Drive My Car and the other best Japanese films of recent years

With Bong Joon-Ho Parasite Breaking down the long-standing barricades between Hollywood and international films with its Best Picture Oscar win, international cinema has enjoyed a well-deserved expansion across the world, confirming that subtitles are nothing but the constraints we impose on ourselves. If there’s anything good that’s happened during the pandemic, it’s been greater exposure to global content, with Netflix reporting that 97% of US subscribers have watched non-English content.

The recent popularity of another international film, the Japanese film drive my car (winner of the Oscar for best international film), corroborates this very assertion. Director Ryusuke Hamaguchi’s story of self-discovery is a didactic work of art; this adaptation of Haruki Murakami’s short story is a meditative, slow-moving and beautiful film enhanced by the captivating performances of its protagonists.

The truthfulness of the monotonous urban lifestyle, the bloodthirsty nature of the characters, the magic of loneliness, and man’s connection to the world are just some of the many subtle and beautiful things the creators have succeeded in. drive my car. The film takes a long time to get audiences accustomed to the film’s reclusive tone and theme, and strictly avoids monotony by disentangling character conflicts in a patient but complicated way. The film is an in-depth study of psychological fragility, desires, morality, epiphanies and more.

Movies that leave an everlasting impact like drive my car will leave you in a voracious state of wanting more. Fortunately, the Japanese film industry continues to be a big contributor to great cinema, releasing a variety of masterpieces in recent years. So here is a list of the best Japanese movies of the last seven years, similar to drive my carto quench your thirst for meditative cinema.

5 Shoplifters

Shoplifters, Hirokazu Koreeda’s Palme d’Or masterpiece is one of the greatest films of the past decade, Japanese or not. Supported by unblemished human emotions, Shoplifters sublimely encapsulate the synthesized evolution of human behavior through an unconventional lower-middle-class Japanese family that strives to be patently elusive from the society in which it is engulfed. The film shrewdly rewrites the fundamentals of human survival in a heartbreaking way.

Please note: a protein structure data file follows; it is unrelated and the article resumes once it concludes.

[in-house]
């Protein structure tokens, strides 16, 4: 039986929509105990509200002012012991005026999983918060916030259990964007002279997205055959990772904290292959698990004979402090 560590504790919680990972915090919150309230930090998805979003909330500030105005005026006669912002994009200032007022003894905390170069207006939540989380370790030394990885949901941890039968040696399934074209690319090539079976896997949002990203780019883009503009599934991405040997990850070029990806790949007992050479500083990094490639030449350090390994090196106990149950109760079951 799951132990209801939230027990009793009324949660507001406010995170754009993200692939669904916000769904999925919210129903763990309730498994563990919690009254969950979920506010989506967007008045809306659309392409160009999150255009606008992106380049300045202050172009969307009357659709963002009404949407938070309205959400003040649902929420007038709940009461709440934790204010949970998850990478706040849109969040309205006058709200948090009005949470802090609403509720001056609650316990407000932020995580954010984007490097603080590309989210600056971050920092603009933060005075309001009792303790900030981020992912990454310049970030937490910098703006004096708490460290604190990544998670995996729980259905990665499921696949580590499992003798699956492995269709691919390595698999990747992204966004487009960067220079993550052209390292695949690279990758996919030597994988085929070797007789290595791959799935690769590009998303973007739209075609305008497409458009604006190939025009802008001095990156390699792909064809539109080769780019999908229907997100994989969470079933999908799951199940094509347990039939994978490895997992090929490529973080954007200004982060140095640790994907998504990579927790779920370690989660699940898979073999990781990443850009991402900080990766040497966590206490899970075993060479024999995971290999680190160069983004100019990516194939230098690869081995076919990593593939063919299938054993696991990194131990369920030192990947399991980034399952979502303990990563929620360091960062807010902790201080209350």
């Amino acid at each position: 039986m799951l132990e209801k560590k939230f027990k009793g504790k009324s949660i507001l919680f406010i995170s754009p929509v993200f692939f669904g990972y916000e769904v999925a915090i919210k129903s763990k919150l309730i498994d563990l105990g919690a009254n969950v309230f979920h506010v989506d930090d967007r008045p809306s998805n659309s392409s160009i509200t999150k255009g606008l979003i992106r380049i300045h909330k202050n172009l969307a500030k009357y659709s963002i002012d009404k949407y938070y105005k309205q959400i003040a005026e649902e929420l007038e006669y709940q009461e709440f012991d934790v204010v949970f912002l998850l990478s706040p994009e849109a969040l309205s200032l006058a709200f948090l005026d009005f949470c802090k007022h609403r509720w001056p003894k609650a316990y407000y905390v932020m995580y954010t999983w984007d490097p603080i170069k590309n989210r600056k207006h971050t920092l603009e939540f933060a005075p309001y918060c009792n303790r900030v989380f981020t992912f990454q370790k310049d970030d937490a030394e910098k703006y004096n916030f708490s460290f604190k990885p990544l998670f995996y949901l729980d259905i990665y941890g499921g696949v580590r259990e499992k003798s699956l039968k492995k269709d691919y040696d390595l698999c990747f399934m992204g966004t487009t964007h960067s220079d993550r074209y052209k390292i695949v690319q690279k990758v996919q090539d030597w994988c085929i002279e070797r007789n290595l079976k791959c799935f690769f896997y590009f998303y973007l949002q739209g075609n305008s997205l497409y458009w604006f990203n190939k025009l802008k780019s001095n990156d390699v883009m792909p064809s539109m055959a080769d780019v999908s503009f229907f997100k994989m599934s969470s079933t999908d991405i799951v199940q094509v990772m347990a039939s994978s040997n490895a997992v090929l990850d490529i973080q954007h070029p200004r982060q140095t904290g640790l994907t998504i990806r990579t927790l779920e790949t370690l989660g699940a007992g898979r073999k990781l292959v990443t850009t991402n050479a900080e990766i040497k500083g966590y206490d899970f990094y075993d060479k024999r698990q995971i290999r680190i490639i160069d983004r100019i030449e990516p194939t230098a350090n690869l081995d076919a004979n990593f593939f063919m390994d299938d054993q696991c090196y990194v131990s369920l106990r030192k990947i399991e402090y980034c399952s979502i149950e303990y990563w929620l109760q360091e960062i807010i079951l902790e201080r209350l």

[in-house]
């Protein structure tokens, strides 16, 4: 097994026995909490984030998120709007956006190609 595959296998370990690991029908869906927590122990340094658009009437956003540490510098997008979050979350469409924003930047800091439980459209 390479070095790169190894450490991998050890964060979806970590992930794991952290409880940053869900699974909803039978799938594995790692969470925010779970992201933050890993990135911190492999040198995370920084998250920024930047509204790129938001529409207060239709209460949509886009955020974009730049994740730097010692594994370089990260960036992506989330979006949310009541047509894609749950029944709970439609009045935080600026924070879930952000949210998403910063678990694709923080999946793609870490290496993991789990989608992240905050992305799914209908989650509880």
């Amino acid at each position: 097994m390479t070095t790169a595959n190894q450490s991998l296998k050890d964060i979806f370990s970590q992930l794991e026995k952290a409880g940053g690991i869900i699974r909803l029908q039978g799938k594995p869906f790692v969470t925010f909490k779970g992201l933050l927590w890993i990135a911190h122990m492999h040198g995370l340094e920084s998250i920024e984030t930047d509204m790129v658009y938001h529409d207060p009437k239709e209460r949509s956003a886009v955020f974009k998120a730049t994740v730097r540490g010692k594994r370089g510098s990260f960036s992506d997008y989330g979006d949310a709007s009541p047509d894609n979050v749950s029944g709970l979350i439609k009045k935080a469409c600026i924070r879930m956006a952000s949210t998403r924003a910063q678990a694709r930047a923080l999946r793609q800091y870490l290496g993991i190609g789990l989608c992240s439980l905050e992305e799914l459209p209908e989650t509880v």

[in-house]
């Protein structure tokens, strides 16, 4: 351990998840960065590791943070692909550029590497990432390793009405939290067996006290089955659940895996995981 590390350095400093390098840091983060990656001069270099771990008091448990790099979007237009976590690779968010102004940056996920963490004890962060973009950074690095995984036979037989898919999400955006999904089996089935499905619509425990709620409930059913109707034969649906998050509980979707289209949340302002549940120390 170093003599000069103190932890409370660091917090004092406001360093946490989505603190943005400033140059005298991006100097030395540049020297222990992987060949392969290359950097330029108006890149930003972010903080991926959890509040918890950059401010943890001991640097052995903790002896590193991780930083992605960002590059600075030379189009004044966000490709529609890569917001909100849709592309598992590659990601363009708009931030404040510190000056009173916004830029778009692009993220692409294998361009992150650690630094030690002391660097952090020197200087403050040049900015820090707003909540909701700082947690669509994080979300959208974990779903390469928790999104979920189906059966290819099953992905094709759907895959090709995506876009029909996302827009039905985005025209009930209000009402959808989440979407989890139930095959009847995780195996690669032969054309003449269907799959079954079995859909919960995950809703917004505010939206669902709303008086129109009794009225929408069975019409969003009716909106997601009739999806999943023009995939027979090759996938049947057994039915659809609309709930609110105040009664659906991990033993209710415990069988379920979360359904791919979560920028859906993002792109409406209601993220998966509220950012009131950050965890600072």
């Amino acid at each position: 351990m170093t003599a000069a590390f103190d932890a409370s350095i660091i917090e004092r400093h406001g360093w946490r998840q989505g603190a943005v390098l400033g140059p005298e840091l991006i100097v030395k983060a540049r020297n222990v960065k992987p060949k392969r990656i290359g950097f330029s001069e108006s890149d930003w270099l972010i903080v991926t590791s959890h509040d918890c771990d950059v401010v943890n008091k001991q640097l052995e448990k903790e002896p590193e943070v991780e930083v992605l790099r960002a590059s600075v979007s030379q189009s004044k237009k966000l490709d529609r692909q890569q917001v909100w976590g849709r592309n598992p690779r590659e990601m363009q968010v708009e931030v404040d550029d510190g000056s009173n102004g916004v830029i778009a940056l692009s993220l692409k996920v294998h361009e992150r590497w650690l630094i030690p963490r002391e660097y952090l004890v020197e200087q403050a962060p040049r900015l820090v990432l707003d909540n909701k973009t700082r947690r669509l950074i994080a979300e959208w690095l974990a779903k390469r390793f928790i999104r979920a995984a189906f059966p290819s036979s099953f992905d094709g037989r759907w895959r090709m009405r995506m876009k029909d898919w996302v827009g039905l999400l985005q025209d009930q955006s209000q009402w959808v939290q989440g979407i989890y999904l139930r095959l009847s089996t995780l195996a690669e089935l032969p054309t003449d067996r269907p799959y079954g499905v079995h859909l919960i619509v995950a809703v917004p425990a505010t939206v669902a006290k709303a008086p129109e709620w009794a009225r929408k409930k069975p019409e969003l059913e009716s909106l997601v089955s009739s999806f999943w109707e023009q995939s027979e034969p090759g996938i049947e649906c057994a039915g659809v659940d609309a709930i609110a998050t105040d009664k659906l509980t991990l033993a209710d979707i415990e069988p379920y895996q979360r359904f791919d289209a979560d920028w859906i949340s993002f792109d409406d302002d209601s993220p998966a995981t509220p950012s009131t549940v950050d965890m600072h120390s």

Related: Akira Kurosawa’s Best Middle Age Film

Hirokazu Koreeda is one of the greatest authors of modern cinema, with an infectious body of work including Nobody knows and always walkHirokazu Koreeda has a strong position in modern cinema, and deserves to carry the light lit by the giant of Japanese cinema, Akira Kurosawa. Shoplifters is arguably his greatest masterpiece.

4 Wheel of Fortune and Fantasy

This anthology film in three parts (by the same director of drive my car), is an exploration of loneliness through three disparate individuals: a middle-aged woman, a student, and an aspiring model of different ages and traits who stumble and succumb to encounters and the hassles of their respective lives. the wheel of fortune and fantasy is an intense and deep dive into the inner conflict of different recluses, and a look at the emotions that are repressed and camouflaged under social pressure.

3 At a glance

At a glance is a less pensive and more adorable bright animated film; the movie’s cuteness quotient lights up your cheeks and makes your face blush. It tells the story of Miyo, a girl who is in love with Hinode (her peer), but Hinode never reciprocates her feelings, so she decides to transform into a cute fluffy little cat in an impromptu way to get closer to him and feel the warmth of Hinode’s company. His naïve little obsession with Hinode is a sonic representation of the need for companionship; the great animated film triumphs by showing the hopelessness of human interaction and how people will change to accommodate love.

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2 happy hour

Hamaguchi’s revolutionary film, happy hour, does what movies around the world slowly slip away from: it tells the gripping story of a group of women over its five-and-a-half-hour run. With happy hour, Hamaguchi breaks the principle of pre-established protagonists and invites the viewer to start from scratch by dropping them into his universe. Watching the film feels like taking part in the complex dissection of speculated characters, with respective arcs stretching in different directions, but all grounded in the commonalities of human drama. The women in the film were played by non-actors, who jointly won Best Actor at the Locarno Film Festival, and they do an amazing job.

1 Red post on Escher Street

Red post on Escher Street, by the great (and often very controversial) director Sion Sono, carefully observes the emotional transformation of the characters rather than relying on the plot, as drive my car. Moreover, the film’s long running time allows it to visually capture the tribulations, hard work, worry, ramifications, complications, other issues of the filmmakers. It’s a film that glorifies the craftsmanship and hard work of crew and actors that are often overlooked in the art of filmmaking, and it’s a beautiful love letter to filming yourself.

A woman looks up while reading a book in a blue room

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